CWD is a TSE of cervids in the genera Odocoileus, Cervus, and Alces. Known susceptible species are white tailed deer, mule deer, black tailed deer, Rocky Mountain elk, and moose. Transmission studies involving direct or indirect contact between CWD infected deer and elk, and other ruminant species including wild ruminants and domestic cattle, sheep, and goats have shown no evidence of transmission of CWD to these other ruminant species.
First recognized as a clinical “wasting” syndrome in 1967 in mule deer in a wildlife research facility in northern Colorado, it was identified as a TSE in 1978. CWD is typified by chronic weight loss leading to death. There is no known relationship between CWD and any other TSEs of animals or people.
In the mid-1980s, CWD was first detected in free-ranging deer and elk in contiguous portions of northeastern Colorado and southeastern Wyoming. In May 2001, CWD also was found in free-ranging deer in the southwestern corner of Nebraska (adjacent to Colorado and Wyoming). At that time, the limited area of northern Colorado, southern Wyoming, and western Nebraska in which free-ranging deer and elk positive for CWD have been found was referred to as the original endemic area.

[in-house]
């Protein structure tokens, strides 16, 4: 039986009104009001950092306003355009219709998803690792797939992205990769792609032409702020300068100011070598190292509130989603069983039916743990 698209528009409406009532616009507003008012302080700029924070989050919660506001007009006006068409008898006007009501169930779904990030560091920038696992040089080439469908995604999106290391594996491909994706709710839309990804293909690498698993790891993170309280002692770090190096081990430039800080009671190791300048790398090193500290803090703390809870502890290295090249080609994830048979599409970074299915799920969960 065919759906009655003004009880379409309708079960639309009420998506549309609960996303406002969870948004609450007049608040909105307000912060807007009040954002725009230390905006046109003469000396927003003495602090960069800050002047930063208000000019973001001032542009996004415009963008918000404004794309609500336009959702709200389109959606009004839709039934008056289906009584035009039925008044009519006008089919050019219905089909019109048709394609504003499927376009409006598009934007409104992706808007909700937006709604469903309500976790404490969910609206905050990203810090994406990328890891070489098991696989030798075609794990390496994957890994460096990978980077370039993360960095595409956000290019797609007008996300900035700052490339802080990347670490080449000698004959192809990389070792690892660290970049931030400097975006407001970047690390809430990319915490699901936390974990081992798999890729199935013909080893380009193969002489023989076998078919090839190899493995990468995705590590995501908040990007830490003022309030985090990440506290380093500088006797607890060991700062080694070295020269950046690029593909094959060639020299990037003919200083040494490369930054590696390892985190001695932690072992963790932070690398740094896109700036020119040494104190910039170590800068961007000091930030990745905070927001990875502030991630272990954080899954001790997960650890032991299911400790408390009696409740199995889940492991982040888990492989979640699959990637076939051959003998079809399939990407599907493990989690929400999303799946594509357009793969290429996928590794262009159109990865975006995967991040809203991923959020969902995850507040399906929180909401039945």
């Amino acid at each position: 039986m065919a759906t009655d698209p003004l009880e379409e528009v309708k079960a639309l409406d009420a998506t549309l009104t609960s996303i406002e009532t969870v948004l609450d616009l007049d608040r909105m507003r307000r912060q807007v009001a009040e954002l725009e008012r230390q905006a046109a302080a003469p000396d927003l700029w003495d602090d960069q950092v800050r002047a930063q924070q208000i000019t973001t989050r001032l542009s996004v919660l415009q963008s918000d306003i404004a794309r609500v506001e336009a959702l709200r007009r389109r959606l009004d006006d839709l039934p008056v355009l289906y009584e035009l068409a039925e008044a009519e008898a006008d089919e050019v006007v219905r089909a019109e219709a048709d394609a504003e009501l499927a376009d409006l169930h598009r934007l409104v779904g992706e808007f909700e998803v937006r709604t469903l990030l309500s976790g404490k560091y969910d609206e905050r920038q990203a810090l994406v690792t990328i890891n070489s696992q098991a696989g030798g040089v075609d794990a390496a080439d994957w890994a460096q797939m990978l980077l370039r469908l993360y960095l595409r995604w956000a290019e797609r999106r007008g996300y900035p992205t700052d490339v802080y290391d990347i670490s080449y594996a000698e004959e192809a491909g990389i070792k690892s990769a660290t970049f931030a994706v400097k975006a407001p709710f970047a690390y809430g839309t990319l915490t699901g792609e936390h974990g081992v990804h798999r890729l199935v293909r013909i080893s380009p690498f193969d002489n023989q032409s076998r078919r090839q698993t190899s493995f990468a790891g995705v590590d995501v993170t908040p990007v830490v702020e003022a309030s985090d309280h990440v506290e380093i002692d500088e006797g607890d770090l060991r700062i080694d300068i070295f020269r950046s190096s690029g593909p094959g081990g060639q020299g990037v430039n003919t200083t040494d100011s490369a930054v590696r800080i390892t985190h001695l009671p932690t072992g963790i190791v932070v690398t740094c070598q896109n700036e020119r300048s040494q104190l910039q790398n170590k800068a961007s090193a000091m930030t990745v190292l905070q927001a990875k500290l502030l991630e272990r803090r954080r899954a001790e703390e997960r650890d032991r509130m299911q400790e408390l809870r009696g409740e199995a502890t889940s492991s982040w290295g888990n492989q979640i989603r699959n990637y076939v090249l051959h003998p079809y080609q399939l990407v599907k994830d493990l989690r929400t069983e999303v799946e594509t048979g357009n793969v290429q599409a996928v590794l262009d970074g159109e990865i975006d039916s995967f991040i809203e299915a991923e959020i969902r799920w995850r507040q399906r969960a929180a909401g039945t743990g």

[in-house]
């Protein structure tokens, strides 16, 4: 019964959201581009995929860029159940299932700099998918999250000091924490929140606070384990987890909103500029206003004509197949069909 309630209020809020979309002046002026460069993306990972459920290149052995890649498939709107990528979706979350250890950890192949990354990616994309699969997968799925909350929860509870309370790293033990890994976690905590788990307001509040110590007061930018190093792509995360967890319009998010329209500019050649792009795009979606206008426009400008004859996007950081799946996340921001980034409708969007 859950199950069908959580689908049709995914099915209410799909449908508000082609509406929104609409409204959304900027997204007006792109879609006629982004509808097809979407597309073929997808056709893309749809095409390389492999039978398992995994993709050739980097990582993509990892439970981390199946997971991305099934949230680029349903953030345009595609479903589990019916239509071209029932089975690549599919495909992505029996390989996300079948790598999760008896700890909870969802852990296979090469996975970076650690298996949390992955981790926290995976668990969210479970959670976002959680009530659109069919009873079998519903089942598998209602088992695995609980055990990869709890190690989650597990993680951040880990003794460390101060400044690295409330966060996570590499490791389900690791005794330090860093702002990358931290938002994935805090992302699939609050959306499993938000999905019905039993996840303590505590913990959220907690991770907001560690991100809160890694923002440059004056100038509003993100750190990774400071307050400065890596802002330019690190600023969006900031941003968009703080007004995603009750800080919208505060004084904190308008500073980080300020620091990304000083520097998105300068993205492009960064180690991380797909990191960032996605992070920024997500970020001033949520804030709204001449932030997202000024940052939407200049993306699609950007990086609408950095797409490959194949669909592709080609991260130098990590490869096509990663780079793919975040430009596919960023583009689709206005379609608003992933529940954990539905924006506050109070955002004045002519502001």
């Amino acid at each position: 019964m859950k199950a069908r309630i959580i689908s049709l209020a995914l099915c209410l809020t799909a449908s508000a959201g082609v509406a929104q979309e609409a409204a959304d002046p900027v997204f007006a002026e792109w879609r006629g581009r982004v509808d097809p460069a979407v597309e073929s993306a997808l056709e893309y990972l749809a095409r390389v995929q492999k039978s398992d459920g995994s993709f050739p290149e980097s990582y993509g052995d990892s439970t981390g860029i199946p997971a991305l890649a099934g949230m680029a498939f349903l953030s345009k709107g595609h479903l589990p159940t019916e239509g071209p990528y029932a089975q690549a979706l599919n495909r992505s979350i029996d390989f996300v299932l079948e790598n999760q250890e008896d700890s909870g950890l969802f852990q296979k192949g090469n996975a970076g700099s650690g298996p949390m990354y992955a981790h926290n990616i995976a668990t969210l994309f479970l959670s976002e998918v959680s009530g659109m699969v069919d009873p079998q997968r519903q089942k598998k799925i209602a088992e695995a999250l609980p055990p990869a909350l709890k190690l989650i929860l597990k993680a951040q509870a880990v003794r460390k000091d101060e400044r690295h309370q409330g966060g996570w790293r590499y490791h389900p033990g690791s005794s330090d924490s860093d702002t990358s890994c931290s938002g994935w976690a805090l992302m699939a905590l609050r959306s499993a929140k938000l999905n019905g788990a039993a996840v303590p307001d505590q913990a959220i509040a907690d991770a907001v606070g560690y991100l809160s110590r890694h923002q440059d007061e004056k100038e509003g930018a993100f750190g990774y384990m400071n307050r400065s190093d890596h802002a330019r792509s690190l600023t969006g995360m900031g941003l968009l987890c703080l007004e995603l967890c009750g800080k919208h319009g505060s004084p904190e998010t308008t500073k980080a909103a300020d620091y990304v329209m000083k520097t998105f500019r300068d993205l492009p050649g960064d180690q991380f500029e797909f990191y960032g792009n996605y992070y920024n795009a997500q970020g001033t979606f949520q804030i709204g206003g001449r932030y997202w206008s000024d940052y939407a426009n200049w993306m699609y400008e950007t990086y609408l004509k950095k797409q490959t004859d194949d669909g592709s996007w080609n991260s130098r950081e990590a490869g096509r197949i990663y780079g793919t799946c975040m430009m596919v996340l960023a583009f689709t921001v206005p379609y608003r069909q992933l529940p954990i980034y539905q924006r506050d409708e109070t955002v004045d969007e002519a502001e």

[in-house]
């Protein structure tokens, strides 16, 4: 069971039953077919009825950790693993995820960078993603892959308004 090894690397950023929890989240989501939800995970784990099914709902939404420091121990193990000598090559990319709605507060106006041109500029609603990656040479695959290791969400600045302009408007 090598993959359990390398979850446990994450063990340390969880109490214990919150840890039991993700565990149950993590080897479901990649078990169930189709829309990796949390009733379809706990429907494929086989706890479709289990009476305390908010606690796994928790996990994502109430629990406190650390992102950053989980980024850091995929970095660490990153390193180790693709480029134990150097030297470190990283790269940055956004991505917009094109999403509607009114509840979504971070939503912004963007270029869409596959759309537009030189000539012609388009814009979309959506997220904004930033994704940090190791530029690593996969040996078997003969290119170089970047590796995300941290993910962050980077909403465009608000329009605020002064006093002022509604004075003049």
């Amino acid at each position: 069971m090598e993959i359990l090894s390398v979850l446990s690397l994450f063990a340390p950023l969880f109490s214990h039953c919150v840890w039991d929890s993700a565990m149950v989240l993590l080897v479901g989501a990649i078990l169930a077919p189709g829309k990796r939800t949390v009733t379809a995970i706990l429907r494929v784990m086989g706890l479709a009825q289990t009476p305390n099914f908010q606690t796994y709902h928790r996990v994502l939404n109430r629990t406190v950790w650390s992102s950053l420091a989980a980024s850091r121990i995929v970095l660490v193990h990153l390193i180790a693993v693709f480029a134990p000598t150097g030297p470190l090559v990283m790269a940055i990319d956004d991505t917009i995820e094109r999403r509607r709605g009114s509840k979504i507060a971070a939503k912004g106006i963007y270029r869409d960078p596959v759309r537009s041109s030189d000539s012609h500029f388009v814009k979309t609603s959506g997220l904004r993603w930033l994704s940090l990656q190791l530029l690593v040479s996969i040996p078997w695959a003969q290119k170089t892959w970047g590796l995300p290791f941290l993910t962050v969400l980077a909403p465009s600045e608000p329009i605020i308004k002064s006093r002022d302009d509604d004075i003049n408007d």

Since 2001, CWD has been identified in free-ranging cervid populations in 21 States: Colorado, Illinois, Kansas, Maryland, Minnesota, North Dakota, Nebraska, New York, New Mexico, South Dakota, Utah, Virginia, Wisconsin, West Virginia, Iowa, Michigan, Missouri, Pennsylvania, Arkansas, Texas and Wyoming. The first CWD-positive free-ranging moose was identified in Colorado in 2005.
Since 1997, CWD has been found in farmed cervids (white-tailed deer, red deer, and elk) in 16 States: Colorado, Kansas, Michigan, Minnesota, Missouri, Montana, New York, Oklahoma, South Dakota, Iowa, Nebraska, Ohio, Pennsylvania, Texas, Utah and Wisconsin.
Like the causative agents of scrapie and Bovine Spongiform Encephalopathy (BSE), the agent responsible for CWD has not been completely characterized. The CWD agent is thought to be an abnormal prion protein. It is smaller than most viral particles and does not evoke a traditional whole body immune response in the host animal, but does cause neuroinflammation. On the basis of experience with other TSE agents, the CWD agent is assumed to be resistant to enzymes and chemicals that normally break down proteins as well as to heat and normal disinfection procedures.